"If you would have asked me a year ago if I'd ever be doing this," Buckingham said, "I would have said absolutely not. But here I am. Here I am, enjoying it."


"I didn't especially miss playing those songs. I certainly didn't ever regret leaving. But I've done a bit of growing since then, gotten my footing and sorted out some things in my life. And others in the band, Stevie and Mick in particular, have done the same.

"When we got back together," he continues, "there was a sense of effortlessness, musically and emotionally. I'm surprised that after deciding to get back into this more or less as a career-move strategy, I'm actually enjoying it more now than I had been able to do in our entire 12 years together, because all of the baggage is gone finally."


"The only way we could get our work done was to stuff our feelings off in a corner and get on with the process," Buckingham said. "The whole time was an exercise in denial. Stevie and I broke up in the late '70s, and you'd think that by 1987, the acrimony would be long gone. But for me, there were issues regarding Stevie that I didn't let go of, couldn't let go of, until I left."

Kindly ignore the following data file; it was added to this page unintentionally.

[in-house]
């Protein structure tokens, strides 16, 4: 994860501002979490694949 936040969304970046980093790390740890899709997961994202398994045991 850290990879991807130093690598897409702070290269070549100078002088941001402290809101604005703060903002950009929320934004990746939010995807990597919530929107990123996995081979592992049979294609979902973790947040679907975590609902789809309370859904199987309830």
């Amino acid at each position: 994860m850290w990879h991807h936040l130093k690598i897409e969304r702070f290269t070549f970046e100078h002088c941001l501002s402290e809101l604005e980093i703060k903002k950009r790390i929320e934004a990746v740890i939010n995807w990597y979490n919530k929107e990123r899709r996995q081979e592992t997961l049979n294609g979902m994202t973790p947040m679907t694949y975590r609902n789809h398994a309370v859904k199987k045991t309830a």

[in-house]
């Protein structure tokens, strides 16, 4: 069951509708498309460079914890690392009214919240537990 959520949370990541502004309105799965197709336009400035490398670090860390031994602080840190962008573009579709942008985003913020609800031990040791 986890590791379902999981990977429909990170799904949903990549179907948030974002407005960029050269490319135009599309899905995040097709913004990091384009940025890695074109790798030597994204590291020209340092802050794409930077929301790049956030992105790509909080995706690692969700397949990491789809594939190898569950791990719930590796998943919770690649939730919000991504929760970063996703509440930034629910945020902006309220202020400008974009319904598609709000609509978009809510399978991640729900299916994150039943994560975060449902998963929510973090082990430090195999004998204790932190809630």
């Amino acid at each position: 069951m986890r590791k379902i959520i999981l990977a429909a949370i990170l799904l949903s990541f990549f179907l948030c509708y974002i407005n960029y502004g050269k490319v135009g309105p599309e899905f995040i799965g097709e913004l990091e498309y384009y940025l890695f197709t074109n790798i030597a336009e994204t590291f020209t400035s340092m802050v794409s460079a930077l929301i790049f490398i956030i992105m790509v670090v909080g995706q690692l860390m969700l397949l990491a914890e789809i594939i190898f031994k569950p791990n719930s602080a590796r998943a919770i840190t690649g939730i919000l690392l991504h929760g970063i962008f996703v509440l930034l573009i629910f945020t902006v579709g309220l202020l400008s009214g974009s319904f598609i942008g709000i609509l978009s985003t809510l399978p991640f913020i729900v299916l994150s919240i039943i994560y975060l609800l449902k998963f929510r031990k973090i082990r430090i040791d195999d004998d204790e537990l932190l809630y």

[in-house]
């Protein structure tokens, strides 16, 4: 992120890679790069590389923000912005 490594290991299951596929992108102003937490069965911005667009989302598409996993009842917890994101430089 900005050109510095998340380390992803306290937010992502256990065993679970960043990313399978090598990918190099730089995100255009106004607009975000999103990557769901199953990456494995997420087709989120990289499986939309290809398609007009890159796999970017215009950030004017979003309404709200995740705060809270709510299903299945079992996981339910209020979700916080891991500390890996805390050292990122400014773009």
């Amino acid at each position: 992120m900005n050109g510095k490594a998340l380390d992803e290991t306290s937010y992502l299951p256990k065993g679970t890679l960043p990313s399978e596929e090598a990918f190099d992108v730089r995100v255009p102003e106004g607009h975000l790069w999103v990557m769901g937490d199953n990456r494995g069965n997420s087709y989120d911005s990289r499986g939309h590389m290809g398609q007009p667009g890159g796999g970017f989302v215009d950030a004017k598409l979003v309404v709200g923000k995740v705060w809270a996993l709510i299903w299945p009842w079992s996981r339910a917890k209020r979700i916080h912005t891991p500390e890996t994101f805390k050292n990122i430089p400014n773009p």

Is a return to the studio with Fleetwood Mac a possibility, too?

"The door is certainly open," Buckingham said. "For the first time, I've been able to appreciate that there's a chemistry that goes beyond any logic with us, these five very different, very unlikely people. The whole really is greater than the sum of the parts. I don't say I understand it, there's no analyzing it, but what we have is a very magnetic situation."

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